Imperfect Intelligence, Part II – A biased system

Imperfect Intelligence, Part II – A biased system

Alex Trollip
by Alex Trollip

The awesome potential and promise of Machine Learning and Artificial Intelligence is coming to fruition in the financial services industry, with 80% of enterprises already investing in AI technology as of 2017. This industry is expected to grow to US$57.6 billion by 2021, with the pledge to provide more accurate and objective judgments to help forecast, predict and make decisions.

As we have seen, data is not objective, but is a product of human design. My previous article discussed how unconscious biases can creep into the data well before it is fed into a Machine Learning programme. The next logical step is to investigate some of the hidden biases that are amplified by the AI algorithms themselves.

1. Extrapolation

Say one system is fed income data and determines, based on that specific sample, that males generally make more than females. If another programme uses this determination to make an eligibility assessment for a small business loan, the algorithm could incorrectly extrapolate that being male is a primary characteristic of succeeding in small business and could disadvantage female loan applicants.

Extrapolation from data happens all the time. According to one ridiculous article, robots will replace 950,000 of the 1 million ground and maintenance workers in the US – despite the fact that there is little automation in this space today and certainly no “robots” operationally ready to replace the heavily manual physical tasks. In this case the conclusion was drawn from incorrectly extrapolating data from a University of Oxford employment report, and it also failed to account for the rate at which new technologies create jobs that may not exist. If human analysts can make extrapolation mistakes even when provided with context, it’s inevitable that these issues will exist within AI programmes.

2. Butterfly effect

Also known as “chaotic systems”, this is where one small tweak in the data can cause a significant change in the output. The best example here is weather forecasting, which has too many inextricable factors to consider, making it nearly impossible to make accurate predictions beyond a few days into the future.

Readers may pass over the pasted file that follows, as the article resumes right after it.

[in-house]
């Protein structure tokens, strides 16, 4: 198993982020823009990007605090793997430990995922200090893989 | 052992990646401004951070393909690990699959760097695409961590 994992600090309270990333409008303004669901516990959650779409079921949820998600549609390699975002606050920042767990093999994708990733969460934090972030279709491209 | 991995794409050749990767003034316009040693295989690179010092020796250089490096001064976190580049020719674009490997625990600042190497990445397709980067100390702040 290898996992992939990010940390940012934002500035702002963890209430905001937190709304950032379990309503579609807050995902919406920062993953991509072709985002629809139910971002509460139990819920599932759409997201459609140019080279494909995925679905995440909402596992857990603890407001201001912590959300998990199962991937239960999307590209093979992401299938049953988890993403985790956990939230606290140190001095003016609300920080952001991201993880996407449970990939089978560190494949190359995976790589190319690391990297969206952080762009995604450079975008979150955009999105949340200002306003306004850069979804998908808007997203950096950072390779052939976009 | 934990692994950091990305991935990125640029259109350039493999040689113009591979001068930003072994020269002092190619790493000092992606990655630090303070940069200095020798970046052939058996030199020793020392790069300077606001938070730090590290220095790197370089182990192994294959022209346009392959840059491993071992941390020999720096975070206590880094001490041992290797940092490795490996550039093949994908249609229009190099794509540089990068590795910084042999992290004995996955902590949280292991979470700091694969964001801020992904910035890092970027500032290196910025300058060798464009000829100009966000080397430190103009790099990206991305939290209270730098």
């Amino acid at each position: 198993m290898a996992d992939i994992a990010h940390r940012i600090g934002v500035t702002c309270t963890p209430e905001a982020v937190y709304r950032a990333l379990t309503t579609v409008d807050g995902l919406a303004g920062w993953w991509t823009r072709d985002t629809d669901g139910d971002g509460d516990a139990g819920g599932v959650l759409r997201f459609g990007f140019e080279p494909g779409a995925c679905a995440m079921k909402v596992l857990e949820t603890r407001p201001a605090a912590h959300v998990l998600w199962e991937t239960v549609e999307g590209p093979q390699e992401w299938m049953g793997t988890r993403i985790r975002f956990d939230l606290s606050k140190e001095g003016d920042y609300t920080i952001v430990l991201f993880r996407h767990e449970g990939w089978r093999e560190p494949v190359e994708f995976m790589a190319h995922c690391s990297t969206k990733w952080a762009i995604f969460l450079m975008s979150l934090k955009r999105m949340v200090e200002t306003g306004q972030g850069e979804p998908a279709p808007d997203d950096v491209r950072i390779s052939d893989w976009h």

Imagine a system used to create economic forecasts. Even with a mass of holistic data, it will always be difficult for the machine to accurately predict what will happen in the future because unrelated and often subtle events can have a large and unexpected impact on the economy. It would be very easy to take action based on the prediction of a seemingly omnipotent machine, but we should certainly be hesitant when doing so. Banks need to be able to operate with a degree of uncertainty, for one little incident could unleash a huge ripple effect. Like Brexit.

Whilst some may suggest that a larger initial training data set will mitigate against this, Nate Silver argues that if there is “an exponential increase in the amount of available information, there is likewise an exponential increase in the number of hypotheses to investigate.” With a minuscule data element having the potential to alter the entire Big Data system, it hinders the ability for machine learning systems to correctly pinpoint the answers they seek – and humans to correctly interpret the output.

3. Correlations vs causation

Correlation is merely a relationship between two sets of variables, and this relationship can be caused by three potential factors; pure coincidence, the influence of a mutual third external factor, or the effect of one variable on the other. The big problem occurs when a machine incorrectly interprets correlation as genuine causation, creating biased feedback loops.

Take a bank that uses its historical data to create an AI program to identify which customers are likely to commit credit fraud. Using the results, the bank channels more of its funds into investigating these customers, and in doing so, finds more crime. If this data is fed back into the deep learning program, it will reinforce its finding that these customers are the ones most likely to cause crime, even though it is quite possible that the higher rates of crime identified are caused by the increased scrutiny. The machine will learn from this feedback in a vicious loop to the detriment of its ability to accurately detect fraud in the future.

Successful Uses of Machine Learning

With so much of the focus on the amazing capabilities of AI, it is critical to develop better habits and understanding of data and how deep learning works, so that the algorithms are prepared and trained properly. Triangulating machine learning outputs with customer insight, commonsense and historical data can help mitigate the fallibility of AI. Data should be used to inform decisions, but we need to be conscious that checks and balances are implemented to monitor the success of automation programmes.

In the Information Revolution era, the digitisation of every aspect of industry is only increasing. Whether you are working in agriculture, medicine, banking, transportation, construction or social media, AI and ML are being implemented everywhere. Embracing these digital opportunities is a lynchpin to accelerate progress, but it is important to understand and minimize the data biases that can sour deep learning programmes.

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